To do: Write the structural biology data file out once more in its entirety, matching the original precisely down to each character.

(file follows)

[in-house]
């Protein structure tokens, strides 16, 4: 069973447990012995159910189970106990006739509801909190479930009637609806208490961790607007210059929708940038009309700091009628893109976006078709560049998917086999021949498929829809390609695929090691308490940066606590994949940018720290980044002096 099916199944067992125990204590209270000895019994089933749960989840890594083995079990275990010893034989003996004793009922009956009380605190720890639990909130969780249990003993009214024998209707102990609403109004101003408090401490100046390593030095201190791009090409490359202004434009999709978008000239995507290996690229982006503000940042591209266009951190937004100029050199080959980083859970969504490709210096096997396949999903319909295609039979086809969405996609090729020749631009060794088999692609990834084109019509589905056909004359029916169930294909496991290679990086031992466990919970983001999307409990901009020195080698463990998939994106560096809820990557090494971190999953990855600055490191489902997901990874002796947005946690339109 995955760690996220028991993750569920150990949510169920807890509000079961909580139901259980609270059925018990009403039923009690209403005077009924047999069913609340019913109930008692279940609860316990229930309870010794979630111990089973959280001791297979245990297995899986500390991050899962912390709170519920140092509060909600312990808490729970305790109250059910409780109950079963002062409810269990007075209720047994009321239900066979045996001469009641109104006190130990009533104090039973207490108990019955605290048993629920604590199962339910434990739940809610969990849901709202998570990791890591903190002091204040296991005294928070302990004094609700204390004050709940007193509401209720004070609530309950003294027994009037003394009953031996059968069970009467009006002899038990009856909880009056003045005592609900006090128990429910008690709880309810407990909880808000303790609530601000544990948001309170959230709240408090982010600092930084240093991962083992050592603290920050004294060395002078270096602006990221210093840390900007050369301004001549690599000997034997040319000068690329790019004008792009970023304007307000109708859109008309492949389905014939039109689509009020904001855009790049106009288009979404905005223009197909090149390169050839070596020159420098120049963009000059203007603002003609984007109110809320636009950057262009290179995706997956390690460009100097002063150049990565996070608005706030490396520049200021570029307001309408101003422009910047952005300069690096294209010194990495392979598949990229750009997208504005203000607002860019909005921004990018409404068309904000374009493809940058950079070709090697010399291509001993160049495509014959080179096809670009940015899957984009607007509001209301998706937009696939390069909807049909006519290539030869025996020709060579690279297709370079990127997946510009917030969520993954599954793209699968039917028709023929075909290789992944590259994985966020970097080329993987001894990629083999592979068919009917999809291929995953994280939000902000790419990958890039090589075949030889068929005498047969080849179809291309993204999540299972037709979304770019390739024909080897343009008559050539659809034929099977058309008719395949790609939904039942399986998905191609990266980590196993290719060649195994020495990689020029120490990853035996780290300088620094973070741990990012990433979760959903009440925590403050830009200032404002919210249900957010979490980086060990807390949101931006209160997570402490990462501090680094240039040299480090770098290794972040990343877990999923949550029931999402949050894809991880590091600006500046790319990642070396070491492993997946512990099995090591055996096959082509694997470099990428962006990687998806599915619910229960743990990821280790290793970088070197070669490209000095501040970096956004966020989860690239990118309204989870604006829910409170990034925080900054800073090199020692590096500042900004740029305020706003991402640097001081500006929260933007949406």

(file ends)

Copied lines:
[in-house]
């Protein structure tokens, strides 16, 4: 069973447990012995159910189970106990006739509801909190479930009637609806208490961790607007210059929708940038009309700091009628893109976006078709560049998917086999021949498929829809390609695929090691308490940066606590994949940018720290980044002096 099916199944067992125990204590209270000895019994089933749960989840890594083995079990275990010893034989003996004793009922009956009380605190720890639990909130969780249990003993009214024998209707102990609403109004101003408090401490100046390593030095201190791009090409490359202004434009999709978008000239995507290996690229982006503000940042591209266009951190937004100029050199080959980083859970969504490709210096096997396949999903319909295609039979086809969405996609090729020749631009060794088999692609990834084109019509589905056909004359029916169930294909496991290679990086031992466990919970983001999307409990901009020195080698463990998939994106560096809820990557090494971190999953990855600055490191489902997901990874002796947005946690339109 995955760690996220028991993750569920150990949510169920807890509000079961909580139901259980609270059925018990009403039923009690209403005077009924047999069913609340019913109930008692279940609860316990229930309870010794979630111990089973959280001791297979245990297995899986500390991050899962912390709170519920140092509060909600312990808490729970305790109250059910409780109950079963002062409810269990007075209720047994009321239900066979045996001469009641109104006190130990009533104090039973207490108990019955605290048993629920604590199962339910434990739940809610969990849901709202998570990791890591903190002091204040296991005294928070302990004094609700204390004050709940007193509401209720004070609530309950003294027994009037003394009953031996059968069970009467009006002899038990009856909880009056003045005592609900006090128990429910008690709880309810407990909880808000303790609530601000544990948001309170959230709240408090982010600092930084240093991962083992050592603290920050004294060395002078270096602006990221210093840390900007050369301004001549690599000997034997040319000068690329790019004008792009970023304007307000109708859109008309492949389905014939039109689509009020904001855009790049106009288009979404905005223009197909090149390169050839070596020159420098120049963009000059203007603002003609984007109110809320636009950057262009290179995706997956390690460009100097002063150049990565996070608005706030490396520049200021570029307001309408101003422009910047952005300069690096294209010194990495392979598949990229750009997208504005203000607002860019909005921004990018409404068309904000374009493809940058950079070709090697010399291509001993160049495509014959080179096809670009940015899957984009607007509001209301998706937009696939390069909807049909006519290539030869025996020709060579690279297709370079990127997946510009917030969520993954599954793209699968039917028709023929075909290789992944590259994985966020970097080329993987001894990629083999592979068919009917999809291929995953994280939000902000790419990958890039090589075949030889068929005498047969080849179809291309993204999540299972037709979304770019390739024909080897343009008559050539659809034929099977058309008719395949790609939904039942399986998905191609990266980590196993290719060649195994020495990689020029120490990853035996780290300088620094973070741990990012990433979760959903009440925590403050830009200032404002919210249900957010979490980086060990807390949101931006209160997570402490990462501090680094240039040299480090770098290794972040990343877990999923949550029931999402949050894809991880590091600006500046790319990642070396070491492993997946512990099995090591055996096959082509694997470099990428962006990687998806599915619910229960743990990821280790290793970088070197070669490209000095501040970096956004966020989860690239990118309204989870604006829910409170990034925080900054800073090199020692590096500042900004740029305020706003991402640097001081500006929260933007949406």